(Author's note: I functionally sold out of my ADT position in all accounts this morning; however, I am technically long a fractional share of ADT in one personal account that my broker will liquidate in the coming days. Thus, I feel that "no position" is a more appropriate disclosure than "long ADT", although I did want to provide this clarification for maximum transparency.)
When I called ADT (ADT) "an attractive LBO opportunity" a week ago, little did I expect a deal to be announced so soon. Better to be lucky than smart, I guess - I've been calling ADT a great value since $30-ish in spring 2014, and it's been quite the tease since then, jumping to over $42 this past April, then giving it all back. I wanted to write up a quick piece discussing why I liquidated my shares this morning at a 4-5% discount to the $42 deal price offered by Apollo Global Management (NYSE:APO).
Where I Was Right...
What was frustrating as an ADT shareholder is that the stock wasn't gaining any traction despite all the metrics moving in the right direction. As I discussed, revenue growth/gross adds were a little below where I would have liked to see them, but with ARPU rising and attrition falling, the business was clearly not collapsing - which was the fundamental premise of the bear thesis. (Over 20% of shares outstanding were short going into earnings.) I'm also unsurprised to see that the combined company (Apollo previously purchased Protection 1) will operate under the ADT brand name, which has strong resonance with consumers.
I've also thought for a while that ADT was a better fit in the hands of private equity owners with high leverage. Security accounting is tricky, for one thing, and with a fairly limited public comp set, generalists don't have much incentive to learn it. Second, the model is actually even more valuable when you can basically perpetually defer cash taxes via minimizing periodic FCF - which is, obviously, the opposite of what most public market investors like to see.
... Where I Was Wrong
I am honestly quite surprised that Apollo managed to get the deal done with high yield markets where they are. While I thought ADT was a very attractive LBO candidate at the price it was trading at, my caution was always size - twelve-billion-dollar deals are not exactly garden variety. I thought that it might take a consortium of buyers to pull it off.
Per the press release, Apollo is putting up $4.5 billion in equity (roughly what ADT's market cap was prior to the deal announcement), with the rest of the purchase financed by debt. Financing is fully committed, but I'm not sure that would hold if the global economy or credit availability truly rolled over.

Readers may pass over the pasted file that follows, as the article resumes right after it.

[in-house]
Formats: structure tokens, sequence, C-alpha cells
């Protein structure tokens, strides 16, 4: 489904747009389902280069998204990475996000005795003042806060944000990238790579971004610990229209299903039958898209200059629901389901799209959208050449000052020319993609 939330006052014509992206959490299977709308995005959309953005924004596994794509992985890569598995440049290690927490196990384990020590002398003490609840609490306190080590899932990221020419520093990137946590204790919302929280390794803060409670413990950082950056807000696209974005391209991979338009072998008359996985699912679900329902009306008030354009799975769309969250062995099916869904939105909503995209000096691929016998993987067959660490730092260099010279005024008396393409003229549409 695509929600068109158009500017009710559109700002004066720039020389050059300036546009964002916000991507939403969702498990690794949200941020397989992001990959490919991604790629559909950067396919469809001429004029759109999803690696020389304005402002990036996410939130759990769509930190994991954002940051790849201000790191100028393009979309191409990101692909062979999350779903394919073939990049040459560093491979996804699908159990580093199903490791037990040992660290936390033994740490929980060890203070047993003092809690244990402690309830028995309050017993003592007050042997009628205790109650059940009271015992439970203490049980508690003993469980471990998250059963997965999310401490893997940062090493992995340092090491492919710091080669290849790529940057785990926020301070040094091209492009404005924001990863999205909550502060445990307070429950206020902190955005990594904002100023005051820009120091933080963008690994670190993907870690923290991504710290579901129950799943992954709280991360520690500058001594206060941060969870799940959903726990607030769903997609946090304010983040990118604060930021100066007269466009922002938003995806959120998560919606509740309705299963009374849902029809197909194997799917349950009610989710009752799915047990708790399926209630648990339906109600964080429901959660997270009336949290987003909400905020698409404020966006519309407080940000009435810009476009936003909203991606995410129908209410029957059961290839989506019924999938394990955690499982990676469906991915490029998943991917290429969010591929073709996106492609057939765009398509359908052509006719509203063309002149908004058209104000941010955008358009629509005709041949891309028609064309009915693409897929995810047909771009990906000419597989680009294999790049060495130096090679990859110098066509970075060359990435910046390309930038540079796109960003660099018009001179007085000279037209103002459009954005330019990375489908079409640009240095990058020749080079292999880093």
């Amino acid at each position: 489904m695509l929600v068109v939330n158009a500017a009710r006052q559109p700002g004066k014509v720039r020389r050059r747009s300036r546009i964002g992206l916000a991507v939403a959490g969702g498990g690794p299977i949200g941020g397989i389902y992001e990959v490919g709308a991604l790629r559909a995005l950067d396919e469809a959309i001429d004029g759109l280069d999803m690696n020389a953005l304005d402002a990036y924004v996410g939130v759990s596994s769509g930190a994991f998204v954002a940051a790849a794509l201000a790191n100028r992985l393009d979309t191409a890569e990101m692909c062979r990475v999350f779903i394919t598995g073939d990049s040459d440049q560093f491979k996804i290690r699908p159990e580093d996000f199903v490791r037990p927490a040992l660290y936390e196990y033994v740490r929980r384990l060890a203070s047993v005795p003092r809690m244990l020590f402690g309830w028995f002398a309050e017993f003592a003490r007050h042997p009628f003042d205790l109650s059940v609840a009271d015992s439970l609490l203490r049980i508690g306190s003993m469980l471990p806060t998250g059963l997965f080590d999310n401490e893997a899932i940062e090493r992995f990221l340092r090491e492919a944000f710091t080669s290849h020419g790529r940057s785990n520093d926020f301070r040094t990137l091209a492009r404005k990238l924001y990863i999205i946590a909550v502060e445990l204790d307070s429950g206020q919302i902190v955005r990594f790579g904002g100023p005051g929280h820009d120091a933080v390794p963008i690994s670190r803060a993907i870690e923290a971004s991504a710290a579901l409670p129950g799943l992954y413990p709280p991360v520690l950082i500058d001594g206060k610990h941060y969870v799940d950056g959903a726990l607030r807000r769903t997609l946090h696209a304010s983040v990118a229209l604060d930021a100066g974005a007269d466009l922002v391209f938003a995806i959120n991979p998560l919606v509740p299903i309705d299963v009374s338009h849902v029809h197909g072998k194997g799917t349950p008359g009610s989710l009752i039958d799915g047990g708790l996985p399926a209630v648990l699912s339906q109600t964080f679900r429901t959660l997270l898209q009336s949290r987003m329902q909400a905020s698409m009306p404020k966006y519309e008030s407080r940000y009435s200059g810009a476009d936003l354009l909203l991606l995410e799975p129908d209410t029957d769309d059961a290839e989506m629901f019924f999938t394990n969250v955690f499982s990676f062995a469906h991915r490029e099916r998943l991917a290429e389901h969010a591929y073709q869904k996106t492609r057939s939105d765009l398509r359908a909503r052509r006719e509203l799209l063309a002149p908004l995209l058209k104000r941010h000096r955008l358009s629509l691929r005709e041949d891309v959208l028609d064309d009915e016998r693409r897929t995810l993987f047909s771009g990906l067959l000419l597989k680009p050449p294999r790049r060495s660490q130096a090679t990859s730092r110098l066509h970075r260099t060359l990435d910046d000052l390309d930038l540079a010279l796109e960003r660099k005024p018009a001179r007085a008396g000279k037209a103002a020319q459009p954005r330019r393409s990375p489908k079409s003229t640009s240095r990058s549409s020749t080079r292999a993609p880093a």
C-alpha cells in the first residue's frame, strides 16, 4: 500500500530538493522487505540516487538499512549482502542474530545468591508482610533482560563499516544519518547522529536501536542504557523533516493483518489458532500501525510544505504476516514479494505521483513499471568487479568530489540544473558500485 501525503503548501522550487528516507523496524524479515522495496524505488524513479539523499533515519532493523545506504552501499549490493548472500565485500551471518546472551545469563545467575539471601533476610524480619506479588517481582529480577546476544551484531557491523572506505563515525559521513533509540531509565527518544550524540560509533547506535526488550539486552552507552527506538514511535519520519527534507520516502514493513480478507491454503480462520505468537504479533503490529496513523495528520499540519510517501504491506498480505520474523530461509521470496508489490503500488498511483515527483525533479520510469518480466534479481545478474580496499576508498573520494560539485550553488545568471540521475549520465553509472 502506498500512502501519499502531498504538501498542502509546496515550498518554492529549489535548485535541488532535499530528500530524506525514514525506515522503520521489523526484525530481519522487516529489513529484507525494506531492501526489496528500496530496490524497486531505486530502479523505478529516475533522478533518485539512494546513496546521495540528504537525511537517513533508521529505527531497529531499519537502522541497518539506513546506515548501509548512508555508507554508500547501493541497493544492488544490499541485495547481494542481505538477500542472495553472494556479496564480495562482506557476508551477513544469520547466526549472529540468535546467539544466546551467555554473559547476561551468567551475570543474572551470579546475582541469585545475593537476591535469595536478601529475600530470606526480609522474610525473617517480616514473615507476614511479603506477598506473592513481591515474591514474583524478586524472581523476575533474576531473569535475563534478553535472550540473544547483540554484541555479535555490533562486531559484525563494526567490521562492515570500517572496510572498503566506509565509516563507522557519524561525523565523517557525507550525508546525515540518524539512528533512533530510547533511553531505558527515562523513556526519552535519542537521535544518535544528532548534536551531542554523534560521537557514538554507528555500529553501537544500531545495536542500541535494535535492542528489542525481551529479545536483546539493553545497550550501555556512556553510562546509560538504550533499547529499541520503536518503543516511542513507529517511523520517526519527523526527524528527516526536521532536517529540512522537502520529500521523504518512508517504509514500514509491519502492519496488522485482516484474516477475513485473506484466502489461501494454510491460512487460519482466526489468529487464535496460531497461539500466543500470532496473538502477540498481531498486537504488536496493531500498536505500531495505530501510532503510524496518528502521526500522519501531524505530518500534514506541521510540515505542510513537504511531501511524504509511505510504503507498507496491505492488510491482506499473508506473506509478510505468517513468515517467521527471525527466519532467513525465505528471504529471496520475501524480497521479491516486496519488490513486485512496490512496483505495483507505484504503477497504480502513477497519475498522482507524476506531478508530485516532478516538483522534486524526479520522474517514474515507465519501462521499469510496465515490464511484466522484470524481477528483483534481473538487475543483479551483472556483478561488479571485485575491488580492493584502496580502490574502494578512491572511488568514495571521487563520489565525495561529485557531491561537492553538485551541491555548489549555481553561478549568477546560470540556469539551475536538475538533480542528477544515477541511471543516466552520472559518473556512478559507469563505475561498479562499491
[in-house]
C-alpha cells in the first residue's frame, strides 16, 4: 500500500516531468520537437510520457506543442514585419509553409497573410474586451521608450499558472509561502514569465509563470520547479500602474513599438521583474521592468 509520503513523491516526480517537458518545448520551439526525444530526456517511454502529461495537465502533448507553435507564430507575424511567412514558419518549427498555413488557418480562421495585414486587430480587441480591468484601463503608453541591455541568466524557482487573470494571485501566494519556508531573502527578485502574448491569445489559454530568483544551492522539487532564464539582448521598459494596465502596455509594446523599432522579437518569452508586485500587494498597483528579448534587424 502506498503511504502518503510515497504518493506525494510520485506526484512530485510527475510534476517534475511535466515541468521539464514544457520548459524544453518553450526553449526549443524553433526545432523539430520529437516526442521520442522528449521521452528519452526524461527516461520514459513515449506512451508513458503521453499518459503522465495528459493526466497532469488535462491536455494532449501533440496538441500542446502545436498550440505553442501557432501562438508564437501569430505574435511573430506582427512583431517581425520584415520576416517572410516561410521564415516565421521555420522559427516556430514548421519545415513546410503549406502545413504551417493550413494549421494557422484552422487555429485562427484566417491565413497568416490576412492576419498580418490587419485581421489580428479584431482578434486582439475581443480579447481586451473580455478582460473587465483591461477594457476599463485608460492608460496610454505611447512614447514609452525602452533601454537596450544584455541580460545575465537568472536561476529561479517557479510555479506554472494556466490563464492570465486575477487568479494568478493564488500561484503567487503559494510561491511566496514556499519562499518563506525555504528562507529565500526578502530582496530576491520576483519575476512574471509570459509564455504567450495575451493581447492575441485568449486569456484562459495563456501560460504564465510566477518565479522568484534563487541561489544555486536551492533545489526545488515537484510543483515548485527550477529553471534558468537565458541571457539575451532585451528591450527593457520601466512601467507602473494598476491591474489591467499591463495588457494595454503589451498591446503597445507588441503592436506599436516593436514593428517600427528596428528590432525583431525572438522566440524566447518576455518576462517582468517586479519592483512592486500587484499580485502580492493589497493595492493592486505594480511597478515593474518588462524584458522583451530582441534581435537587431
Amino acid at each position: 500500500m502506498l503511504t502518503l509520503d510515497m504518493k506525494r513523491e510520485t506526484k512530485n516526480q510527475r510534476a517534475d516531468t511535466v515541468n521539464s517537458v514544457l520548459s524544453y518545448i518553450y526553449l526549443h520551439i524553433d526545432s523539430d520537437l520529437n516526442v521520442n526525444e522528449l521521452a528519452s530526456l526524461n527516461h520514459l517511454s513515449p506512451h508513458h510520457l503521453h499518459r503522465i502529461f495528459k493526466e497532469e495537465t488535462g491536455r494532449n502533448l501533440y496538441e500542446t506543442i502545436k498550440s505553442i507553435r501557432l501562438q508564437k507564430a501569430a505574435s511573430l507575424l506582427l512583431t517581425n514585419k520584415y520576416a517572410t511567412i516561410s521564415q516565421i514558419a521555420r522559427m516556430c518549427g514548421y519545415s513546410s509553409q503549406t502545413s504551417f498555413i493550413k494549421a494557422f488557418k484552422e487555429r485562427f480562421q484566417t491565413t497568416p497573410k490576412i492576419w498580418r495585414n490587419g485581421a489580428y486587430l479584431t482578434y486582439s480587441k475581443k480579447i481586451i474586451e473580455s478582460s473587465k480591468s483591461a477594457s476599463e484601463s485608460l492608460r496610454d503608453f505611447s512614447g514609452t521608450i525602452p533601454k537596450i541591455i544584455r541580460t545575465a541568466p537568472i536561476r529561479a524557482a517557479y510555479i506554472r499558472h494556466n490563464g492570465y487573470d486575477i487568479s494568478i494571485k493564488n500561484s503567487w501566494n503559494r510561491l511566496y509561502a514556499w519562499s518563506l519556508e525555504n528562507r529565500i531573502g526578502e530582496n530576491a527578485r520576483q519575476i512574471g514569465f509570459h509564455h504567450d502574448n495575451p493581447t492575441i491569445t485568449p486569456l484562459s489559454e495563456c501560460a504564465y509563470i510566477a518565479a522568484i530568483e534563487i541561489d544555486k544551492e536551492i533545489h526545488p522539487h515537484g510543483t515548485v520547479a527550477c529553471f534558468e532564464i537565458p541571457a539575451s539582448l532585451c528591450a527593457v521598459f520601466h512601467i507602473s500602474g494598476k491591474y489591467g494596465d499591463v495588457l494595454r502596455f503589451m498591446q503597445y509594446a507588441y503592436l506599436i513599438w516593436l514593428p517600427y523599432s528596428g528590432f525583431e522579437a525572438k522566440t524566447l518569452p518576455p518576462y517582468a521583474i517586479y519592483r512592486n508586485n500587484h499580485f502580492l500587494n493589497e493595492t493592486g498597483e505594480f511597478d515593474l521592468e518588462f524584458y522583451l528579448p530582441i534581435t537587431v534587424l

I was also wrong on the price a PE firm would be willing to pay - the deal price is pretty darn close to my estimate of standalone fair value (a little south of 45x RMR / 7x EBITDA) and substantially lower than historical multiples that have been paid in transactions. From a valuation perspective, the risk/reward of continuing to hold doesn't look great to me - I'll let the merger arb guys have it. Yes, the spread is good for over a 10% annualized return as of the time of this writing, but the premium here is very big. Call it capitulation, but I really don't have any interest in sticking around only to see the deal hit some hiccup and shares plummeting back below $30.
As for the go-shop: I continue to believe that a sponsor could still extract meaningful value even at a higher per share price; given the 3.0x EBITDA leverage here, even a 5-10% boost in deal value would result in a significant bump to the cash realization for ADT shareholders. $48-50 would likely still be workable.
However, this deal is already pretty large, the premium already looks generous (notwithstanding that the valuation isn't super high), and there's probably no better buyer than Apollo given that it is technically a strategic as well as a financial buyer. Those more interested in/expert at merger arb can weigh in here, but bumps usually don't end up being all that big.
Maybe I'm still just a sore loser from Dell - I thought, at the time, it was daylight robbery, and indeed, the sponsors appear to have done quite well - but despite significant protests from well-regarded shareholders like Mason Hawkins and Don Yacktman, the eventual bump was so small as to be basically a joke. With ADT, I don't think there's nearly the same "community of interest" - and I'm not optimistic that shareholders will really revolt here.
Ultimately, you can construct your probability matrix however you want, but I think the most likely outcome is that the deal goes through (4-5% gross return, more than that annualized). There's a small probability of a 10-20% bump, and an equal or probably bigger probability that something happens in the credit markets and the deal doesn't go through, in which case shares would likely fall back to $30 or below. That's not an attractive risk-reward to me. I have much better places to allocate the money, so while I'm annoyed about having to take a tax hit on some of the shares I purchased after earnings, it is what it is - I'm taking my money and moving on.
It sounds churlish to complain about being offered a 50%+ premium, but I do think the sponsors are getting a sweet deal here. Such is life, and while I haven't calculated my overall IRR on owning ADT, it's still an acceptable return in what has been a choppy market (and a welcomed source of liquidity at a time when I have a great place to deploy it).
I learned a lot from following ADT, and I'm sure that it - or one of its peers besides Monitronics - will eventually come public again. Until then, I'll have one less stock to work on.
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